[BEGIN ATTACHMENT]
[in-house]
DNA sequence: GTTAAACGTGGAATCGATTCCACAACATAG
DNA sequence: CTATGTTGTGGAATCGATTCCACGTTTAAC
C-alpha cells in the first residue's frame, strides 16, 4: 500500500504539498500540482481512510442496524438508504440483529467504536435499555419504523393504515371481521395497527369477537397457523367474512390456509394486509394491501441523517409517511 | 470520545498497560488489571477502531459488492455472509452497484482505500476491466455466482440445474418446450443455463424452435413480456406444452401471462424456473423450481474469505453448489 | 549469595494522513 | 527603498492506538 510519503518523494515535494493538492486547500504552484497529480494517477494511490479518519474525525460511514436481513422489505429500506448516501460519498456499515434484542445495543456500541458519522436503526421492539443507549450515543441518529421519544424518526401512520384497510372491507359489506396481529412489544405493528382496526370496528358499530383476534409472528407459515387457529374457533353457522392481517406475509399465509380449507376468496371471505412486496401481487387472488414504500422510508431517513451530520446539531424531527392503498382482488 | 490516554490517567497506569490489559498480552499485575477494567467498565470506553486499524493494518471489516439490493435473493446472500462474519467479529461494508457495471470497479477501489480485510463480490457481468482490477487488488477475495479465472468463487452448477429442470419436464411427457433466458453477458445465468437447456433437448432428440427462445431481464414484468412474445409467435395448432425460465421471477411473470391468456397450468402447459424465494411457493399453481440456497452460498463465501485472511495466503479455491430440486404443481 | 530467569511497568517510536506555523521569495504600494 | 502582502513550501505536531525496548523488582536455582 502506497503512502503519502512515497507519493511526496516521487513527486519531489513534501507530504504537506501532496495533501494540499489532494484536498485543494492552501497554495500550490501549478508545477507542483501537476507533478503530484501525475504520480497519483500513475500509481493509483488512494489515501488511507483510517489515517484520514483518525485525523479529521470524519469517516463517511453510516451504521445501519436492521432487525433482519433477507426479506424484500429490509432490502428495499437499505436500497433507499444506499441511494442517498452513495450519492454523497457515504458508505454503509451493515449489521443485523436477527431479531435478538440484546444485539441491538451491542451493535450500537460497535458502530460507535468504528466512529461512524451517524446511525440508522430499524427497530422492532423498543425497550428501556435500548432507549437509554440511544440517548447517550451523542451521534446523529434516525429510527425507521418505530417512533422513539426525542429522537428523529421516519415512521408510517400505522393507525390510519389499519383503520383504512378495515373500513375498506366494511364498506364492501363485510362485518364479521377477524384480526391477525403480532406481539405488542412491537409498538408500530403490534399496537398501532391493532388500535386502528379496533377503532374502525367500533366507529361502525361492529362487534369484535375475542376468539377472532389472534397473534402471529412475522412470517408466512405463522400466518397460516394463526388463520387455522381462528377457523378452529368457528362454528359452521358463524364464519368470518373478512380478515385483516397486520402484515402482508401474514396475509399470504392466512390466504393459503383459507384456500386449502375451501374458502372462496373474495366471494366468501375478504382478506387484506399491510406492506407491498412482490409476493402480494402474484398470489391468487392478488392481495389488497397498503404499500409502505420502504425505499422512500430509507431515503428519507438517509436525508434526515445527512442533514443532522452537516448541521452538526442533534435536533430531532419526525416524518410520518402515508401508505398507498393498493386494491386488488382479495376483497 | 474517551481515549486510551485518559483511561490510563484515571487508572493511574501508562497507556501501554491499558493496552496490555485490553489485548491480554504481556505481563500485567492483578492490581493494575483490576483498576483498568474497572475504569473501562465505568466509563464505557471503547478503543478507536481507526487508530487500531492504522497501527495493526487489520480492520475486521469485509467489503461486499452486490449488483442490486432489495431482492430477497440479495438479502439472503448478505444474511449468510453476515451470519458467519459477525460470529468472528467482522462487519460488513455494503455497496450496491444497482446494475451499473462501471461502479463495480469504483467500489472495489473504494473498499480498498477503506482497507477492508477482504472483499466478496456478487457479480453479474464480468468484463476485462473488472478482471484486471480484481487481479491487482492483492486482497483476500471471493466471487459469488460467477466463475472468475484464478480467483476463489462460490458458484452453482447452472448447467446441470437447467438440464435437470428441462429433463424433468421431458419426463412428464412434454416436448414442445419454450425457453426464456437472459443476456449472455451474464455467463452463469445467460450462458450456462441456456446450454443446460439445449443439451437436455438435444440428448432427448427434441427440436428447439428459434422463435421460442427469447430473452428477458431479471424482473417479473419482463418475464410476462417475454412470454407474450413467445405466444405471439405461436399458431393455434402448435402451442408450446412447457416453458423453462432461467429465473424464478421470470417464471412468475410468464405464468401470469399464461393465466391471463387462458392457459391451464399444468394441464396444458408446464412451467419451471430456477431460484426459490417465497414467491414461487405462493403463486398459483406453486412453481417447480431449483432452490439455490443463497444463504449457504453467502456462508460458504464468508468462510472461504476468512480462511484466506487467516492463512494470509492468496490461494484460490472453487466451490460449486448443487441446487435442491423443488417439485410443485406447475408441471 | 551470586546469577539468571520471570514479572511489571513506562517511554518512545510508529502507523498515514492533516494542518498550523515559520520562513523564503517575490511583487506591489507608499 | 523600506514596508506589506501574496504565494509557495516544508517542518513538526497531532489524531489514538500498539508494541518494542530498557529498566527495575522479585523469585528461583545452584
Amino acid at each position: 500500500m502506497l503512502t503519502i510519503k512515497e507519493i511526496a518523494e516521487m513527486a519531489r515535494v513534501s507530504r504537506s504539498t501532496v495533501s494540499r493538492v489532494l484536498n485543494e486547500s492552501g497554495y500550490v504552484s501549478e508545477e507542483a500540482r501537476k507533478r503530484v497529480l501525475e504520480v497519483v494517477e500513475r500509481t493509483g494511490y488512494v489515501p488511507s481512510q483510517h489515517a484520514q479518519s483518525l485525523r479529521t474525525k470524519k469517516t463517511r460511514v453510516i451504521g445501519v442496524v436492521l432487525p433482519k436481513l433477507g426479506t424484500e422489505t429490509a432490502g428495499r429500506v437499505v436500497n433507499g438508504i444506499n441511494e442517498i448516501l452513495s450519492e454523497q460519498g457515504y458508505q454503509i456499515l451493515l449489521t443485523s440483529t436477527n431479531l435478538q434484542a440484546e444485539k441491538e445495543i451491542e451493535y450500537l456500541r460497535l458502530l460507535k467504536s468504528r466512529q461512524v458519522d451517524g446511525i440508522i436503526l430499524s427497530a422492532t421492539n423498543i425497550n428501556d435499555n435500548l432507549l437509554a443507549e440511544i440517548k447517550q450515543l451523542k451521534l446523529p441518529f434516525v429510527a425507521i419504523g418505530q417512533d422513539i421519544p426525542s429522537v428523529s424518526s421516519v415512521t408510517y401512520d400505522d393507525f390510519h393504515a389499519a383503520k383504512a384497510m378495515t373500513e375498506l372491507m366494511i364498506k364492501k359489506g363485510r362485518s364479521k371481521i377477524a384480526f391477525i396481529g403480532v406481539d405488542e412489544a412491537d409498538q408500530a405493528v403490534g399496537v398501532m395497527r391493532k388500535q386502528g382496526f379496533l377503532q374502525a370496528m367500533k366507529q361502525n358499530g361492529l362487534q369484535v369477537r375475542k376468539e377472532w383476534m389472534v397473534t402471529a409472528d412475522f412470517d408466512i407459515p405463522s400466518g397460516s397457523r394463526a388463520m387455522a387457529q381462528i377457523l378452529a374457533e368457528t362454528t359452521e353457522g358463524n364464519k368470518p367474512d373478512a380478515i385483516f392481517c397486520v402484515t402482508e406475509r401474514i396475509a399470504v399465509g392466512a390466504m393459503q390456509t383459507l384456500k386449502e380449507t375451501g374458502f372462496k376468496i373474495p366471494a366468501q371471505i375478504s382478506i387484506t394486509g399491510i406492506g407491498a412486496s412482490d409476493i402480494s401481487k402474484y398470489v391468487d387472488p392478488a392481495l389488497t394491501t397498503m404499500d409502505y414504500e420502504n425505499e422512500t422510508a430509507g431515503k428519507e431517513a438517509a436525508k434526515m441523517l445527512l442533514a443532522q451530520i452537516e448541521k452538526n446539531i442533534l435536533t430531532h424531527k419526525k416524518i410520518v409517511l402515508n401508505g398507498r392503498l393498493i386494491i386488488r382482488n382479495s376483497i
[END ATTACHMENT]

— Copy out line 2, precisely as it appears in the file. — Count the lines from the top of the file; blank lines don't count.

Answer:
DNA sequence: GTTAAACGTGGAATCGATTCCACAACATAG